Three trillion tonnes of ice is an near impossible thing to wrap your head around. Even the standard comparisons—it’s 1.2 billion Olympic swimming pools—don’t really make it compute any better.
But it’s that very profound nature that makes what’s happening in Antarctica so alarming. New findings published in Nature today show that the seventh continent has lost nearly three trillion tons of ice since 1992. And that ice is melting out at a quickening pace, showing that we’re quickly driving the climate over the guard rails that have allowed humanity to flourish. What’s in the ditch on the other side is not pretty.
Dozens of the world’s leading Antarctic researchers contributed to the paper, which updates an analysis that had run until 2011. The new analysis, which uses satellite, radar, and other tools in the ice-observing toolbox, extends the data to 2017.
“That the rate of ice loss is now three times faster than it was prior to 2012, when we last looked,” Andrew Shepherd, a cryosphere scientist at the University of Leeds who led the motley crew of authors, told Earther. “The longer term 25-year signal is now one of clearly increasing losses in most calendar years.”
While some of that loss is due to natural processes—the calving of coastal glacials is part of the natural life cycle of Antarctica’s ice sheets—the research describes what’s happening as “an important indicator of climate change.”
“Since the completion of the initial study in 2012, new satellite missions, and advances in geophysical techniques and corrections have lead to a second assessment,” Alison Banwell, a glaciologist at CIRES/NSIDC, part of the University of Colorado, Boulder, told Earther. “Based on up to 25 years of satellite data, this new paper focuses on the revised results of that assessment for Antarctica from 1992-2017, which can be confidently viewed as the most accurate estimates yet for melting of the ice sheet.”
The vast majority of the ice loss is occurring in West Antarctica where warm water is intruding under glaciers and causing them to become more unstable with each passing year. A quirk of geology is making matters worse. The bedrock under the landbound ice slopes downward, which is in turn allowing those warm waters to march ever further inland. It also means the ice cliffs at the snout of those glaciers are getting taller and more prone to collapse. It’s an untenable situation and one that could lead to runaway melt that would raise sea levels more than 10 feet.
Ice mass loss is clearly speeding up, driven largely by what’s going on in West Antarctica. (Image: Shepherd, et al., 2018)
The Antarctic Peninsula is also shedding lots of ice thanks to the incredible collapsing Larsen ice shelves. Larsen A and B bit the dust in 1995 and 2002 respectively. Their remaining neighbour Larsen C unleashed a massive iceberg last year and scientists are still gauging the health of what’s left attached to land.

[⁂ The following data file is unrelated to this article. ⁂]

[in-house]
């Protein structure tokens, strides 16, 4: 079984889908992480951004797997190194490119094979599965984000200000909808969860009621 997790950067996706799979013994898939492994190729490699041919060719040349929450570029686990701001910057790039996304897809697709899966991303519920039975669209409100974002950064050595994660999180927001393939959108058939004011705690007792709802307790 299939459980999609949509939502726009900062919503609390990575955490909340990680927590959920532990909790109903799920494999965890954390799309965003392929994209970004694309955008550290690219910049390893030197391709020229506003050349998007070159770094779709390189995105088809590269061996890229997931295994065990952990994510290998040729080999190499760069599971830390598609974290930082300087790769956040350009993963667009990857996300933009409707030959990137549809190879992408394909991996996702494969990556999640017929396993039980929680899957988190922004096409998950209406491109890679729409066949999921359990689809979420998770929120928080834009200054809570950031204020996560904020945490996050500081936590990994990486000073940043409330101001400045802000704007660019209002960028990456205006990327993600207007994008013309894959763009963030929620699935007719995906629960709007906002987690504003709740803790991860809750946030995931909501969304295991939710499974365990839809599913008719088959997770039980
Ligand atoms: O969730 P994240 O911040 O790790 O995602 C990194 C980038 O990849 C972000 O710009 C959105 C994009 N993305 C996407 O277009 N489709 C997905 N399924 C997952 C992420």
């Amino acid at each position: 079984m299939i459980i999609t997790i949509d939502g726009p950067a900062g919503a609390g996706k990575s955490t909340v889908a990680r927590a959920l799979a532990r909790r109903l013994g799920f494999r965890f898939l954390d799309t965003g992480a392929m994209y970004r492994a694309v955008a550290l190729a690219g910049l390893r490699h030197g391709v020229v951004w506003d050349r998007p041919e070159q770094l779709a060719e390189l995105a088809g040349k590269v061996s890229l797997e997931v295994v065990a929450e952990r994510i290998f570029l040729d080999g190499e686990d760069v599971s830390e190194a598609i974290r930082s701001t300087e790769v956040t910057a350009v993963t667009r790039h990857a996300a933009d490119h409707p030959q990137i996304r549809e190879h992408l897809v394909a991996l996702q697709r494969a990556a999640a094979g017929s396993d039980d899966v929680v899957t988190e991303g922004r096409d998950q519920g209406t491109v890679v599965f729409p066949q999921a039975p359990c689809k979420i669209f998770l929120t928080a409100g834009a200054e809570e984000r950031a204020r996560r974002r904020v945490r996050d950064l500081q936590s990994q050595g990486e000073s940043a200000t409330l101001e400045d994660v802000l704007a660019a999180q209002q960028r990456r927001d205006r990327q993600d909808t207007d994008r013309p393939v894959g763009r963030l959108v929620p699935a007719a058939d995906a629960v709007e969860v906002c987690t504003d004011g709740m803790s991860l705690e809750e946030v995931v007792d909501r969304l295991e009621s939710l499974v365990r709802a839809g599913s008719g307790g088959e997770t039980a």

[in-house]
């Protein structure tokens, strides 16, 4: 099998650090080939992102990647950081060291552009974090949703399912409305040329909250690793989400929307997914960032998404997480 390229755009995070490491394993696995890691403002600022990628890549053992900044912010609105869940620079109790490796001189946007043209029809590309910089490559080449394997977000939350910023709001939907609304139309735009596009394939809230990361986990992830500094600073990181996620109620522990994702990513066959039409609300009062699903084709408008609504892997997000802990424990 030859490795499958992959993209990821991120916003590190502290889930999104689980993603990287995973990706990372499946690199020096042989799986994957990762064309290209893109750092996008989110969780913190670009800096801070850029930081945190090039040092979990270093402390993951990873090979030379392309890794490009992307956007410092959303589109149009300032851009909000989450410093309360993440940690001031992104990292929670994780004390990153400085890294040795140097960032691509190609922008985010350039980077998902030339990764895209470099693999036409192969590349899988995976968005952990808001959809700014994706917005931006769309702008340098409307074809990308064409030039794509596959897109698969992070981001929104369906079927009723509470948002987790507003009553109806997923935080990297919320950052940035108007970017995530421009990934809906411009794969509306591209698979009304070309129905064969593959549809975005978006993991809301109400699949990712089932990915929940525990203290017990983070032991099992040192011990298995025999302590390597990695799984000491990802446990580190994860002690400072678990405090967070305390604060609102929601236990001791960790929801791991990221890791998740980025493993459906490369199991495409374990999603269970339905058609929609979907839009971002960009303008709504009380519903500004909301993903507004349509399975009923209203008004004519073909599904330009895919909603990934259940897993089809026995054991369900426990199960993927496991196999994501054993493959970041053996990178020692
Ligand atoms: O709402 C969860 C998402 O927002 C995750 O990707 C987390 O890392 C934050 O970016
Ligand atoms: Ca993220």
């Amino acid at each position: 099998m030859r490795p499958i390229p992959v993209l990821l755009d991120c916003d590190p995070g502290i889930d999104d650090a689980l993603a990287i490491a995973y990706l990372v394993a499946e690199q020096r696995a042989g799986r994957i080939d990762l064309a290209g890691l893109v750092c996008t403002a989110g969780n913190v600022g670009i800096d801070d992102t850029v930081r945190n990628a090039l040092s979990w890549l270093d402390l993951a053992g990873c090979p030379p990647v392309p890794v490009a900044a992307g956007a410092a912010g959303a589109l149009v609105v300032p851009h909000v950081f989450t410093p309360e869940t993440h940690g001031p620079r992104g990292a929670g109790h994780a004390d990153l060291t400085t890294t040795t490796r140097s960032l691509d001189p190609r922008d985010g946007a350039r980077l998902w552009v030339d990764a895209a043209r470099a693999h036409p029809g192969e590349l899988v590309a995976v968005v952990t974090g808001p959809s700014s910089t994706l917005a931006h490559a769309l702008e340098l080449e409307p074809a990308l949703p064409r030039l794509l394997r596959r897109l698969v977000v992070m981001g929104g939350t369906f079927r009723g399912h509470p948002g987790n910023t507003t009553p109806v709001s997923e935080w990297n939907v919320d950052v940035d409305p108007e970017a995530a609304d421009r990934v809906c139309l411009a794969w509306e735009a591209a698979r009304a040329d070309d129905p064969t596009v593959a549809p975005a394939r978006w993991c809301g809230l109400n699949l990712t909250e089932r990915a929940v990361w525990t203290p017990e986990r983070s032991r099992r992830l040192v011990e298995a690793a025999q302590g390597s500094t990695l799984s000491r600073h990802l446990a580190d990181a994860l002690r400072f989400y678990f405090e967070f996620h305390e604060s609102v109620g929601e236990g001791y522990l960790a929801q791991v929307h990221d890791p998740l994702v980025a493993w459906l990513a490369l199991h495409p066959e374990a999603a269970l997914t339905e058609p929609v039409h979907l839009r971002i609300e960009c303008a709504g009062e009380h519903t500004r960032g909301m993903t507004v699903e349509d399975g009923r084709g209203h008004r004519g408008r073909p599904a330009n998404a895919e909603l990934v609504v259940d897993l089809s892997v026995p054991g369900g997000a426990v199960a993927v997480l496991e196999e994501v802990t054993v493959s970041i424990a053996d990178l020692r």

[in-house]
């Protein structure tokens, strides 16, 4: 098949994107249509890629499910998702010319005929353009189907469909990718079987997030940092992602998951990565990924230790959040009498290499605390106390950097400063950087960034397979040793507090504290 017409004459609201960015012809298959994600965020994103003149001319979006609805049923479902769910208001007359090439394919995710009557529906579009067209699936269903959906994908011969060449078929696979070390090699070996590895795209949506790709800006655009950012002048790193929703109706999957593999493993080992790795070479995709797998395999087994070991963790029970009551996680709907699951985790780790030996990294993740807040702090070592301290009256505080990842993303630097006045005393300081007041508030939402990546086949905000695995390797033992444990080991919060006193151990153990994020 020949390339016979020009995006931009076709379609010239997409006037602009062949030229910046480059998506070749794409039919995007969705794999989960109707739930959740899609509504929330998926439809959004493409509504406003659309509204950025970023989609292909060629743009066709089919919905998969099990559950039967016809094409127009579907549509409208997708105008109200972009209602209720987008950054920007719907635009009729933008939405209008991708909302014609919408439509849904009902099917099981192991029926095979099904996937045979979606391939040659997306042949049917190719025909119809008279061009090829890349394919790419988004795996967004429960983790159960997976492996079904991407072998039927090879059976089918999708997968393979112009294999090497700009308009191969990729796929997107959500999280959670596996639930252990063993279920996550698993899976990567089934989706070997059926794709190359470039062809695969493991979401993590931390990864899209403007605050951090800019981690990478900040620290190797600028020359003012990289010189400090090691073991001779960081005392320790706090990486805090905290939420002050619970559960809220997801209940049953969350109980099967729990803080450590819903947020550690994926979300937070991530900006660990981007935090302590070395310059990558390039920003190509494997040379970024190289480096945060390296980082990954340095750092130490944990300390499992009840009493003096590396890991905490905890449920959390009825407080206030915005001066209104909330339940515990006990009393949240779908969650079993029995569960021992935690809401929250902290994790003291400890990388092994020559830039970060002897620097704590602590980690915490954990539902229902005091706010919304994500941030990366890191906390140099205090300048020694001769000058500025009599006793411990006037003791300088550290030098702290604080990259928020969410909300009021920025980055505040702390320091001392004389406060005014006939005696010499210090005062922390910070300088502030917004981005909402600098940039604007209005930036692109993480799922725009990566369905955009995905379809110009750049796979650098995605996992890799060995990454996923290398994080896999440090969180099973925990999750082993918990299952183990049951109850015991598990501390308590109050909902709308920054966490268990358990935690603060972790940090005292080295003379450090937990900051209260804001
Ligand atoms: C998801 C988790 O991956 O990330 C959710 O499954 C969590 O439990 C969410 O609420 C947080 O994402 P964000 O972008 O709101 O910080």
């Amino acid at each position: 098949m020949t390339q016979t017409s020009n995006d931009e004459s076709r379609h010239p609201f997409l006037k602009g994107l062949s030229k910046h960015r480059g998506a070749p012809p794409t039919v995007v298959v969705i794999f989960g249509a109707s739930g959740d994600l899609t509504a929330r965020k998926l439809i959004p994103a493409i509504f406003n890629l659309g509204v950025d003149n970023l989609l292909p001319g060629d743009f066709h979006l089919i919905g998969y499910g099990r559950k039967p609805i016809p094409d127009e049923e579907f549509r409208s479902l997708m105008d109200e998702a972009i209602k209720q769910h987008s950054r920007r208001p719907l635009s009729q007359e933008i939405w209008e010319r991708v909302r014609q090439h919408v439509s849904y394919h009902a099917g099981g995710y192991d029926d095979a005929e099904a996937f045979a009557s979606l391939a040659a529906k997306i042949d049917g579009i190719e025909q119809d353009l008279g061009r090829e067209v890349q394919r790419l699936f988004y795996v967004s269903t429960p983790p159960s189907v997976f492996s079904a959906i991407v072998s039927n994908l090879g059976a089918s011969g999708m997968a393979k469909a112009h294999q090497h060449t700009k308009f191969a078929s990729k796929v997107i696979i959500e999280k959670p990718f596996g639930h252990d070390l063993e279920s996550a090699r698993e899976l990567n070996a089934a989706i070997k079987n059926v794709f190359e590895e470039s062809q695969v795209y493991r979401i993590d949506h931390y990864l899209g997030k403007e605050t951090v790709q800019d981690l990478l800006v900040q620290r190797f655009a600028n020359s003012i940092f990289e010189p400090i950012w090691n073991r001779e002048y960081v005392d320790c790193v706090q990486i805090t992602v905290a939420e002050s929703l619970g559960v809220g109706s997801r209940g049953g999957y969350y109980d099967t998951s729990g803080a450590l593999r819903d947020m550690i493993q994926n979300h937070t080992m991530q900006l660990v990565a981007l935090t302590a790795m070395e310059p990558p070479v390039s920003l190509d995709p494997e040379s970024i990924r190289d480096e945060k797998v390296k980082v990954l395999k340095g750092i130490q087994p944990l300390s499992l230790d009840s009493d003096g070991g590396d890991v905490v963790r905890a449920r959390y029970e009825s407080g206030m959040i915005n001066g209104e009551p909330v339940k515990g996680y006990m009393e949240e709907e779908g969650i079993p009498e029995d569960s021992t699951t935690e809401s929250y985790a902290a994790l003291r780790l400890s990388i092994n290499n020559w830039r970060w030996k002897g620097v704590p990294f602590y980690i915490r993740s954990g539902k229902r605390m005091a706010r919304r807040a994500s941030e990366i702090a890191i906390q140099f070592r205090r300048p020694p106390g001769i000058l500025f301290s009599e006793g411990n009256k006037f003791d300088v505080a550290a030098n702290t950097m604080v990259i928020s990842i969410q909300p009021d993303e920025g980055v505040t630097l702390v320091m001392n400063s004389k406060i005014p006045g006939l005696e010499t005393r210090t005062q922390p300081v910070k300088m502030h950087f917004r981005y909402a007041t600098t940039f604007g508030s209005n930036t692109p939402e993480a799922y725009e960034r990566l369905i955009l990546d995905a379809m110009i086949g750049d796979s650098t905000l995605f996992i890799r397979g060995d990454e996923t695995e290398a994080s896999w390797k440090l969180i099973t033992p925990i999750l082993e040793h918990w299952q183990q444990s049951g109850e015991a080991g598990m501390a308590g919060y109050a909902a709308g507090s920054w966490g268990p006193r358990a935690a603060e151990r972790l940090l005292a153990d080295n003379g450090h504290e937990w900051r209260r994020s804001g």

Only the East Antarctic ice sheet, the largest of Antarctica’s three major ice sections, appears to be in stable shape. The findings show it’s quite possibly growing, but even the growth there isn’t enough to offset the icy casualties elsewhere around the continent.
“The work is consistent with previous studies indicating massive losses of ice in West Antarctica and on the Antarctic Peninsula, but it brings the estimates up to date and confirms that they are significant,” Bethan Davies, a lecturer at the University of London who wasn’t involved with the study, told Earther.
The research also confirms that the land is springing upward due to the ice loss. So yes, we’re not only wiping out ice, we’re changing the shape of the planet. The increases are on the order of a few millimetres per year, but scientists need to account for them to ensure their other measures of ice loss are accurate.
The measurements are vital information for the nearly eight billion of us who don’t live on Antarctica, because they allow scientists to compute sea level rise rates and contributions. Getting a handle on what glaciers are melting fastest also has a bearing on what areas are likely to flood first. There’s even a NASA website for that if you want to see where your town stands (for now, anyway).
Antarctic is hardly alone in losing a elephantine amount of ice. Previous research has shown Greenland—the planet’s other major store of ice—lost a trillion tonnes of ice between 2011-2014. Rising ocean and air temperatures mean that the numbers that seem fantastic today could become the norm, which means we’ll need to come up with a better measure than Olympic swimming pools to describe our planetary loss.